from The American Heritage® Dictionary of the English Language, 4th Edition
- n. A body with the shape of a sphere, especially a representation of the earth in the form of a hollow ball.
- n. The earth.
- n. A planet.
- n. A spherical or bowllike container, especially a glass cover for a light bulb.
- n. A sphere emblematic of sovereignty; an orb.
- transitive v. To assume the shape of or form into a sphere.
from Wiktionary, Creative Commons Attribution/Share-Alike License
- n. Any spherical object
- n. The planet Earth.
- n. A spherical model of Earth or any planet.
- n. A light bulb.
- v. To become spherical
from the GNU version of the Collaborative International Dictionary of English
- n. A round or spherical body, solid or hollow; a body whose surface is in every part equidistant from the center; a ball; a sphere.
- n. Anything which is nearly spherical or globular in shape
- n. The earth; the terraqueous ball; -- usually preceded by the definite article.
- n. A round model of the world; a spherical representation of the earth or heavens; ; -- called also artificial globe.
- n. A body of troops, or of men or animals, drawn up in a circle; -- a military formation used by the Romans, answering to the modern infantry square.
- transitive v. To gather or form into a globe.
from The Century Dictionary and Cyclopedia
- n. A spherical solid body; a ball; a sphere; a body all points on whose surface are equidistant from a point within it (a center).
- n. Anything globular or nearly so, whether solid or hollow: as, the globe of the eye; the globe of a balloon.
- n. Especially— A spherical glass shade for a lamp.
- n. A large globular glass receptacle filled with water, in which fish are placed for exhibition, or which is used as a magnifying glass or illuminator.
- n. The earth: usually with the definite article.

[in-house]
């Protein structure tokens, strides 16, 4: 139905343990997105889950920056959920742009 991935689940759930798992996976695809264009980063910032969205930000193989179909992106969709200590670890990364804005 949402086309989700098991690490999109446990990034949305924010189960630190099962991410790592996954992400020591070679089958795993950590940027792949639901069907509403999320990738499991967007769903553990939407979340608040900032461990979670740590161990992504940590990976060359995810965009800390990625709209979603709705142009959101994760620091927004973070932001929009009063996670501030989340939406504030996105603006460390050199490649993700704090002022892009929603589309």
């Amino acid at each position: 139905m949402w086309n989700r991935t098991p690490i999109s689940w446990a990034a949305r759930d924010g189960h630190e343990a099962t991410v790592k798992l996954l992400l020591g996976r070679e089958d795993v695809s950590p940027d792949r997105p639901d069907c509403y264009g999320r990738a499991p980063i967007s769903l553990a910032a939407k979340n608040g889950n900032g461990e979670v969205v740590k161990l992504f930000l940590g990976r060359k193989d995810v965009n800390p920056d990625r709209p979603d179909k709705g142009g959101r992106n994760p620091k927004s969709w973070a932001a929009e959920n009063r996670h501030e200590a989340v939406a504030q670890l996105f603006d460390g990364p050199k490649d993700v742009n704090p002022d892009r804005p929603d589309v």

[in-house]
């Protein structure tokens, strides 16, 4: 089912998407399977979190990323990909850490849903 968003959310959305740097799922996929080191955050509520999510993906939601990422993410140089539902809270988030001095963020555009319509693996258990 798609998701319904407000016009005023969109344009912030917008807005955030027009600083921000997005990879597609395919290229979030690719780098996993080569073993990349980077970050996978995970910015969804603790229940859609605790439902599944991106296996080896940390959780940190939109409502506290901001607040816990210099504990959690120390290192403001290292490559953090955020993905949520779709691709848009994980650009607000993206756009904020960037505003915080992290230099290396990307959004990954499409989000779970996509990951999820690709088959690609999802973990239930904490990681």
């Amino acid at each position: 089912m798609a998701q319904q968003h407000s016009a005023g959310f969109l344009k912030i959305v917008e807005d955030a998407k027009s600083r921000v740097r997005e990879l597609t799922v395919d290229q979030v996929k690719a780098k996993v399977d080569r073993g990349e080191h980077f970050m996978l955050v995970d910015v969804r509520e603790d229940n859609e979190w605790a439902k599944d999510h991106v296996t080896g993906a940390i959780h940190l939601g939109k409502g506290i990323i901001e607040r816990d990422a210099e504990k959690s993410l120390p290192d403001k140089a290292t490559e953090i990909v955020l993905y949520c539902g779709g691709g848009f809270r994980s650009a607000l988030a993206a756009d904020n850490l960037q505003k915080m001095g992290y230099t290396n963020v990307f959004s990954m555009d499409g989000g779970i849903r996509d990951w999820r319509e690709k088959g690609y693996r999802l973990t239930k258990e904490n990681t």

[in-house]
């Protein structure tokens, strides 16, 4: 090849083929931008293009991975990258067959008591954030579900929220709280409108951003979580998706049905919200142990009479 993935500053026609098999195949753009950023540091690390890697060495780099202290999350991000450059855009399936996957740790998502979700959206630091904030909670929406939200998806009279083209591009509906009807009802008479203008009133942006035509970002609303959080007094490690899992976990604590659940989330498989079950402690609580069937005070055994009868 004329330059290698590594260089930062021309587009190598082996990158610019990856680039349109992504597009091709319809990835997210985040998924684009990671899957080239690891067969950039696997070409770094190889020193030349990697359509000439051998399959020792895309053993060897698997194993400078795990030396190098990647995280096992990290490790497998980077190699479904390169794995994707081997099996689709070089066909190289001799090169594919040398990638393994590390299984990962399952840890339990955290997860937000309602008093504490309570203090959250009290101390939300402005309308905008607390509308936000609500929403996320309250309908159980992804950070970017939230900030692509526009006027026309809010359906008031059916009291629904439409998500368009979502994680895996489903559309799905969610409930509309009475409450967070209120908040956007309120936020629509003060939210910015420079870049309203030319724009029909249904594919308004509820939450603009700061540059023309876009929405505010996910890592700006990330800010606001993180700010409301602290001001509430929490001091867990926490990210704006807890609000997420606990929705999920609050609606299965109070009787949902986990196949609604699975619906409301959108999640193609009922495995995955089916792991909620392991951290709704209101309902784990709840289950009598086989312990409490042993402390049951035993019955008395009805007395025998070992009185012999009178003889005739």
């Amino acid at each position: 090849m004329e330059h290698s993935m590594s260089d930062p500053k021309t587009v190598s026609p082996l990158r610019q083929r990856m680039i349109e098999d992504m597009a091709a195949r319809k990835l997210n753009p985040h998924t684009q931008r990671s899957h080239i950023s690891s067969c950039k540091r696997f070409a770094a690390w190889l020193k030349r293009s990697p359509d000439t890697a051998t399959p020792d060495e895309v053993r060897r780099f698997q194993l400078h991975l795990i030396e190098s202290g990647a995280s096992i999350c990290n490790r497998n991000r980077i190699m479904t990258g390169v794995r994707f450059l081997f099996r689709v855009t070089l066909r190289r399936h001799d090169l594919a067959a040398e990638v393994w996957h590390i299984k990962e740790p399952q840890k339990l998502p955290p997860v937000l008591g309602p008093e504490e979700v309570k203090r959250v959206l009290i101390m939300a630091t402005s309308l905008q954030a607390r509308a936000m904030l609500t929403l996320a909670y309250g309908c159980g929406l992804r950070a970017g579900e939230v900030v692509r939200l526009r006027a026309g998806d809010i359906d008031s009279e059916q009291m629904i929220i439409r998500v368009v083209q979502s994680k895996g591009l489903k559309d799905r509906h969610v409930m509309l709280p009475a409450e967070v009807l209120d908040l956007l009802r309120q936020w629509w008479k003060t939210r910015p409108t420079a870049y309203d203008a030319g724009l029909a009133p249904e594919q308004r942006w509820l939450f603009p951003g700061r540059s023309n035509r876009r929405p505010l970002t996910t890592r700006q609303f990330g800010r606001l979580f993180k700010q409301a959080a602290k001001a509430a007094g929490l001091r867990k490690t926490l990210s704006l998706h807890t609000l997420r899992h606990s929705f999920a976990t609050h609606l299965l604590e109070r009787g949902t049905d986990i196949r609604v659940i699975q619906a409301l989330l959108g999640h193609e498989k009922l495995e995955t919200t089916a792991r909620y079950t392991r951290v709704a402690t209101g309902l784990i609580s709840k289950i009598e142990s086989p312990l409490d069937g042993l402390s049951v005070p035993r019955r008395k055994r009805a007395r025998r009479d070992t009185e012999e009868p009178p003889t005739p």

- n. An artificial sphere on whose surface is drawn a map or representation of the earth or of the heavens, called in the former case a terrestrial globe, and in the latter a celestial globe.
- n. Terrestrial globes are made so as to revolve freely about an axis representing that of the earth. This axis turns in a vertical brass circle divided into degrees, or smaller divisions; and this represents the meridian of any station. This meridian has a motion in its own plane, so that the axis can be brought into parallelism with that of the earth at the assumed station. The meridian moves in a fixed horizontal circle of wood, called the horizon, which is divided into signs, days, etc. Cheaper globes are made without these circles. Celestial globes of the ordinary kind, with the drawing, as in terrestrial globes, on the outer or convex surface, represent the stars as they would appear in a mirror, or as if viewed from without the celestial sphere, and not as they appear on a map of the heavens; but globes are also made with the heavenly bodies represented on the inner surface as they appear from the earth.
- n. In her., same as mound.
- n. A mass; company; group; throng; body.
- n. World, etc. See earth.
- To form into a round ball or sphere; gather round or into a circle; conglobate.
- To raise as a globe or sphere.
- To become round or globe-shaped. Mrs. Browning.
- n. In golf, the ball.
from WordNet 3.0 Copyright 2006 by Princeton University. All rights reserved.
- n. an object with a spherical shape
- n. the 3rd planet from the sun; the planet we live on
- n. a sphere on which a map (especially of the earth) is represented
Middle English, from Old French, from Latin globus.(American Heritage® Dictionary of the English Language, Fourth Edition)
From Old French globe, from Latin globus. (Wiktionary)